top of page
Wet pants, daytime incontinence, wetting, incontinence, incontinence and children

wet pants 

Children and daytime incontinence


It is very important for children to be dry and have control of their bowels and bladder.

Incontinence and loss of bowel movements can lead to feelings of shame or bullying among friends.

Fortunately, most children have learned to control their bladder before they are 4 years old and start kindergarten. Children who urinate in their pants when they should be dry and clean have an annoying problem, which is often taboo and embarrassing. Neither the child nor his parents are proud of it. The child doesn't want to stand out from the crowd at any price in the world, and especially not because of wet underpants. Is the child just lazy, could psychological problems, physiological deficiencies or something completely different be the cause of the problem? In any case, an uncontrollable bladder can reduce your child's quality of life.

The first thing you need to do is clarify the cause of the problem. Following this, the child must be supported to follow scientific advice and guidelines on incontinence. In all circumstances, it is important to consult your doctor so that it can be examined how the child can be helped.

We at Urifoon specialize in daytime incontinence as well as nighttime incontinence. If your child is a bedwetter, you can find out more on our pages.bedwetting To find help. We recommend treating daytime incontinence first.


How many children have problems with incontinence?

About 10% of all children in kindergarten still wet their pants during the day, i.e. 2 children per class. Fortunately, most children outgrow the problem, and as parents there is a lot you can do to speed up development so that the problem seems smaller to the child. First and foremost, it is important to recognize the causes of incontinence.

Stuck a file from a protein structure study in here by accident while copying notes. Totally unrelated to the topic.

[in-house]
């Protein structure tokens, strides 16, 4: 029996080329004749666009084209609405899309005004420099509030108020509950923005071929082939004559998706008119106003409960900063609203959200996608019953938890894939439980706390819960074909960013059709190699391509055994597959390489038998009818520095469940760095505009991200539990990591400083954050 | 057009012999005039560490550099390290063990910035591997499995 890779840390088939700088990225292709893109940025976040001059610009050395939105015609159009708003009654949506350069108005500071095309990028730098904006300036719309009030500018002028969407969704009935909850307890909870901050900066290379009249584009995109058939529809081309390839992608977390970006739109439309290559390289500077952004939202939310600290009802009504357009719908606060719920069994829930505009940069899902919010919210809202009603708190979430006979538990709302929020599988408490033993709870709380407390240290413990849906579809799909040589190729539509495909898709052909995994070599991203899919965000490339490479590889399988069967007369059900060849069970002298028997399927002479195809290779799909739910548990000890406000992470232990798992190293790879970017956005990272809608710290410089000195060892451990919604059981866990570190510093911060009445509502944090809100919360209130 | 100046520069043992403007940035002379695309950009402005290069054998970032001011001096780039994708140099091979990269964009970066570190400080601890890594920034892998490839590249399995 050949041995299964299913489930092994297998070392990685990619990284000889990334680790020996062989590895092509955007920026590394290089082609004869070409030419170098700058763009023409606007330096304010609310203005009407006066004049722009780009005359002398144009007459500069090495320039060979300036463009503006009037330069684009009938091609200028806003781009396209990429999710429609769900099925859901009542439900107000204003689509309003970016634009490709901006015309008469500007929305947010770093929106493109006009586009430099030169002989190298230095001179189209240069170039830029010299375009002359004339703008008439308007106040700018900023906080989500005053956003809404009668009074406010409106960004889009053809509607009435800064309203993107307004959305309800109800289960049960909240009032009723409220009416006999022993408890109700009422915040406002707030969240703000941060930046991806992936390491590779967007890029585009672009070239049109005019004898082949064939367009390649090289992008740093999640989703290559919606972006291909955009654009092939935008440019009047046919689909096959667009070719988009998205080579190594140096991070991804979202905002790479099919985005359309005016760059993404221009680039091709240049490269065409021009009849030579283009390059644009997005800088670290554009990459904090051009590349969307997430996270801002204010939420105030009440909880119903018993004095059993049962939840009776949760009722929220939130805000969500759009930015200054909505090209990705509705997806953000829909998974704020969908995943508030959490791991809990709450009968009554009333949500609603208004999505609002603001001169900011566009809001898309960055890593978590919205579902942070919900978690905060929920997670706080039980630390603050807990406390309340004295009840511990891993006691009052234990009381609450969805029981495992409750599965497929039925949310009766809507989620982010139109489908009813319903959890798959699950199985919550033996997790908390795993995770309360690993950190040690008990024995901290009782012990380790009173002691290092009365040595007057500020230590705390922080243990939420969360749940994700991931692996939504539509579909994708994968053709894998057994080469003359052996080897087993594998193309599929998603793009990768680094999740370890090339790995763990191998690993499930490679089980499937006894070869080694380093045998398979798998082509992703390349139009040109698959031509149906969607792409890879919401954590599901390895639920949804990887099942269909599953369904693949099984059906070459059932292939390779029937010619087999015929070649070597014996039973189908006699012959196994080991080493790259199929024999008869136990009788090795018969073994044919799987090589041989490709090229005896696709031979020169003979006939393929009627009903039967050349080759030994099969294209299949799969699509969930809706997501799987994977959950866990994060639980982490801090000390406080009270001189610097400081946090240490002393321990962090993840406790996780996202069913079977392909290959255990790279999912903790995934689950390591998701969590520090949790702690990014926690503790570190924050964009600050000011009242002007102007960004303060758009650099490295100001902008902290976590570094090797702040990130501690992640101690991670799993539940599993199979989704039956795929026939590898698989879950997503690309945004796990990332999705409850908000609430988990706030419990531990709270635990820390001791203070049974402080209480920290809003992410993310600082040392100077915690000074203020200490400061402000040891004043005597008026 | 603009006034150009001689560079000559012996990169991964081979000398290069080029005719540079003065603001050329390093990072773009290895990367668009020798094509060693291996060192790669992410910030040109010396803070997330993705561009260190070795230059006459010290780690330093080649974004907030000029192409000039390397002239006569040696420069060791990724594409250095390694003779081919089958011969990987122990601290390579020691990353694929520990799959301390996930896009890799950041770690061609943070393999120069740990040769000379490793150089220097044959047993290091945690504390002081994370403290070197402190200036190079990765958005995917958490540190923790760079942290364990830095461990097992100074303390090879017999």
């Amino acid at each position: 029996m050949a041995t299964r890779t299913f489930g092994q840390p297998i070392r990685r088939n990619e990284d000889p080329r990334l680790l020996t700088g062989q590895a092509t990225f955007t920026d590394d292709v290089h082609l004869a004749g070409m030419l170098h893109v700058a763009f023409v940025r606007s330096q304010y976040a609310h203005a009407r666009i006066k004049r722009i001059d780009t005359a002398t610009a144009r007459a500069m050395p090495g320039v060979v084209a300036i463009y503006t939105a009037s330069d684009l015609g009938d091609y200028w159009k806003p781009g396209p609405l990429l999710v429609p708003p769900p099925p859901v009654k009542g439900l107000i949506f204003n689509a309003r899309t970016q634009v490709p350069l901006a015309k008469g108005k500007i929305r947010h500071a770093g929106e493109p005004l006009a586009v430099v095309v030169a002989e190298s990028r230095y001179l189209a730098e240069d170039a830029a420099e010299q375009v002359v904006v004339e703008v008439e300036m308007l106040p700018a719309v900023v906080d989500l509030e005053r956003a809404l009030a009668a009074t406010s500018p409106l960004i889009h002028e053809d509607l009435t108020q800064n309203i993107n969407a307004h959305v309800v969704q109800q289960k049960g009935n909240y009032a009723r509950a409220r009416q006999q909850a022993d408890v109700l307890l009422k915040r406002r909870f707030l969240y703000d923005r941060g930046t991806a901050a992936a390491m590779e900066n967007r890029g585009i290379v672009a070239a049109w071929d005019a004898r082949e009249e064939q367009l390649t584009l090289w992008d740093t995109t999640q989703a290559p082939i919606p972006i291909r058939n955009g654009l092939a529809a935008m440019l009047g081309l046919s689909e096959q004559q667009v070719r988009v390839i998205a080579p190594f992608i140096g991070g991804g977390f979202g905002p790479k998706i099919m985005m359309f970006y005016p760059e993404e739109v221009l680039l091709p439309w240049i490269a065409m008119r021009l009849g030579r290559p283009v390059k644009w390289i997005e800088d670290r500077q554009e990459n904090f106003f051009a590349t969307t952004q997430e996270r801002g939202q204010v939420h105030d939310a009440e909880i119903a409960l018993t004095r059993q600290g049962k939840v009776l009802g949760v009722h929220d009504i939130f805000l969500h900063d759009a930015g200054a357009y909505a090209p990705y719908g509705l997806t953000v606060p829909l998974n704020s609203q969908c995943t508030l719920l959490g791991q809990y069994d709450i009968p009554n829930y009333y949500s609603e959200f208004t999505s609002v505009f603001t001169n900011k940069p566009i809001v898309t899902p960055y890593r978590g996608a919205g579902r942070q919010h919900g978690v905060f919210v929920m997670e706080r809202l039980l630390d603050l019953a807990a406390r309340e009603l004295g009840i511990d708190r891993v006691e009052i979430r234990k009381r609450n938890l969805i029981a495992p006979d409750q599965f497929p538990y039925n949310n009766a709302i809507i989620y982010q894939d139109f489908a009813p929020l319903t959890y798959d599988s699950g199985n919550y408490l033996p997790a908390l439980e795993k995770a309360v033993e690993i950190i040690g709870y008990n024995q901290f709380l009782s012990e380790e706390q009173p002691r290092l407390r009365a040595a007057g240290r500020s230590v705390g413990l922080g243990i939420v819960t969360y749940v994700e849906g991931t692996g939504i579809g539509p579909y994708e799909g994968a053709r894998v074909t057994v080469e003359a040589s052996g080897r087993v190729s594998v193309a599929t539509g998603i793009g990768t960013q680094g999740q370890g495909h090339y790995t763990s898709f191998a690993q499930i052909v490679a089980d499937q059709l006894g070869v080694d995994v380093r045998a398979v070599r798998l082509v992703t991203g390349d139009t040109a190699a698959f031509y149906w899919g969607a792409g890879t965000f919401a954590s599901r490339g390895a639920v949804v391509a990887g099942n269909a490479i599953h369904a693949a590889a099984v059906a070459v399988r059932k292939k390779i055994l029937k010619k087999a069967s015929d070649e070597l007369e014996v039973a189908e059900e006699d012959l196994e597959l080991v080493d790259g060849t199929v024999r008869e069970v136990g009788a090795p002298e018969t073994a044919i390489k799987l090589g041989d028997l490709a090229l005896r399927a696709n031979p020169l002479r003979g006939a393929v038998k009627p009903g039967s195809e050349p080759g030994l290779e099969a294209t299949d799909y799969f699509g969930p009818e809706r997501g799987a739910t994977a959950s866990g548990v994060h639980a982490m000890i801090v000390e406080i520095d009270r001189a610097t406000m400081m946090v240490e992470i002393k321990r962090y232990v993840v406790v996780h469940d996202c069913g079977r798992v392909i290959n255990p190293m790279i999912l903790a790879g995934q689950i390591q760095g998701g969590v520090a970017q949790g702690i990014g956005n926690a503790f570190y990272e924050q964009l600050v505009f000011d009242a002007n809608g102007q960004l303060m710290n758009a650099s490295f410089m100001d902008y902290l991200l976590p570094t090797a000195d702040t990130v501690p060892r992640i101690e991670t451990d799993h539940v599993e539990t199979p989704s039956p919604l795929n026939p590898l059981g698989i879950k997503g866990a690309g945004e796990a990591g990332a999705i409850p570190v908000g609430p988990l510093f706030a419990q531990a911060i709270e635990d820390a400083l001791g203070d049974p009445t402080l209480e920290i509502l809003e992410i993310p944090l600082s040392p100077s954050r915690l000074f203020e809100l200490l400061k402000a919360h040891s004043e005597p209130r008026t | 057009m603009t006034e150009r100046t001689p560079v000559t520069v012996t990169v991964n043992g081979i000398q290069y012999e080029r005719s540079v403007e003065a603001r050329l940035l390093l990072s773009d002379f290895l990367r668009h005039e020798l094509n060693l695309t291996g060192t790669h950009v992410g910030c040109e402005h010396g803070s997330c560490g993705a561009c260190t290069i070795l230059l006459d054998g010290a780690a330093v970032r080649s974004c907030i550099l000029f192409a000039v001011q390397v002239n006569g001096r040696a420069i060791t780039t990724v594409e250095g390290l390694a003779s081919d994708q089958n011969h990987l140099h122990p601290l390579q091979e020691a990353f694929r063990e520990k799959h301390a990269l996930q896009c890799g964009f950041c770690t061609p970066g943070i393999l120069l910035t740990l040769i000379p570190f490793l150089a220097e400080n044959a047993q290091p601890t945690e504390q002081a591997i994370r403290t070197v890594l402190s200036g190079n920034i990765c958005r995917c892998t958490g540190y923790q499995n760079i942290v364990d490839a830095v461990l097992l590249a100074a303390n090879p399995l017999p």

The reason why children urinate in their pants during the day.

In the past, it was often assumed that psychological problems were the cause. But this is rarely due to this. Daytime incontinence in children often has the following causes:

  • The child suffers from constipation.

  • The child has an overactive bladder.

  • The child waits too long and "forgets" to go to the toilet because he's playing.

  • The child has a urinary tract infection.


Some children suffer from so-called “laughter incontinence” (“Gigglele” incontinence), where they literally wet their pants from laughing. These children can combat the problem through pelvic floor exercises.

Drinking and 'peeing'…….

Drinking during the day is important for healthy toilet - daytime behavior in children. 


There are many children who suffer from wet pants or stool stains in their underwear during the day. There are also children who wet the bed at night.


Leaking urine and stool can lead to embarrassment or bullying. Because of children's inability to control their bladder and bowels, children often act as if the symptoms do not exist. It is usually one of the worst things that can happen to children.


Children often don't take enough time to empty their bladder properly. Children sit in the wrong position on the toilet or hold their urine for too long. This can lead to urine leakage or bladder problems.